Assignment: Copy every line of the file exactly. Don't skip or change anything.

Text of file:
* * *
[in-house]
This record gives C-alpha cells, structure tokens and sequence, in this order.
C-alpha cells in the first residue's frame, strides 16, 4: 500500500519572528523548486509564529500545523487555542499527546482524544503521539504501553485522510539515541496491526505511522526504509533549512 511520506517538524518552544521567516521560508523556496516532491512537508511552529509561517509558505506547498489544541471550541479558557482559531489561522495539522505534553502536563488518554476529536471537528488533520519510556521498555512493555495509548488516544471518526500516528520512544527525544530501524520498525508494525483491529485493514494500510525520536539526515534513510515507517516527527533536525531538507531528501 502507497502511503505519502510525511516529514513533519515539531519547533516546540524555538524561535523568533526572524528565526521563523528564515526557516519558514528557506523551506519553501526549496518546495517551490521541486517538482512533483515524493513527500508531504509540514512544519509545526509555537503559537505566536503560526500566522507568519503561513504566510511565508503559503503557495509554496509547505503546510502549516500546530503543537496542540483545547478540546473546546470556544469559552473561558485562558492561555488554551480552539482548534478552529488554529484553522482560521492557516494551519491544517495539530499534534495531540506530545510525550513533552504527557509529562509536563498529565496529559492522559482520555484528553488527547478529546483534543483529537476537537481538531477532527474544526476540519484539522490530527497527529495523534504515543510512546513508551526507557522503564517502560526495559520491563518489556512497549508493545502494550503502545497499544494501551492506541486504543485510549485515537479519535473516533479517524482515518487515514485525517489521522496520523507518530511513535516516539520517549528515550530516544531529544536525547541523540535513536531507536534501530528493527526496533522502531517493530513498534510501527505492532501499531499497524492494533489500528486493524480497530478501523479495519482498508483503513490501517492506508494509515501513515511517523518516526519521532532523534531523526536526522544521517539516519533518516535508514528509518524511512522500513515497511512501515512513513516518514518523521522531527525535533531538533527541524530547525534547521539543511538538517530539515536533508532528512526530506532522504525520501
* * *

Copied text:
[in-house]
This record gives C-alpha cells, structure tokens and sequence, in this order.
C-alpha cells in the first residue's frame, strides 16, 4: 500500500519572528523548486509564529500545523487555542499527546482524544503521539504501553485522510539515541496491526505511522526504509533549512 511520506517538524518552544521567516521560508523556496516532491512537508511552529509561517509558505506547498489544541471550541479558557482559531489561522495539522505534553502536563488518554476529536471537528488533520519510556521498555512493555495509548488516544471518526500516528520512544527525544530501524520498525508494525483491529485493514494500510525520536539526515534513510515507517516527527533536525531538507531528501 502507497502511503505519502510525511516529514513533519515539531519547533516546540524555538524561535523568533526572524528565526521563523528564515526557516519558514528557506523551506519553501526549496518546495517551490521541486517538482512533483515524493513527500508531504509540514512544519509545526509555537503559537505566536503560526500566522507568519503561513504566510511565508503559503503557495509554496509547505503546510502549516500546530503543537496542540483545547478540546473546546470556544469559552473561558485562558492561555488554551480552539482548534478552529488554529484553522482560521492557516494551519491544517495539530499534534495531540506530545510525550513533552504527557509529562509536563498529565496529559492522559482520555484528553488527547478529546483534543483529537476537537481538531477532527474544526476540519484539522490530527497527529495523534504515543510512546513508551526507557522503564517502560526495559520491563518489556512497549508493545502494550503502545497499544494501551492506541486504543485510549485515537479519535473516533479517524482515518487515514485525517489521522496520523507518530511513535516516539520517549528515550530516544531529544536525547541523540535513536531507536534501530528493527526496533522502531517493530513498534510501527505492532501499531499497524492494533489500528486493524480497530478501523479495519482498508483503513490501517492506508494509515501513515511517523518516526519521532532523534531523526536526522544521517539516519533518516535508514528509518524511512522500513515497511512501515512513513516518514518523521522531527525535533531538533527541524530547525534547521539543511538538517530539515536533508532528512526530506532522504525520501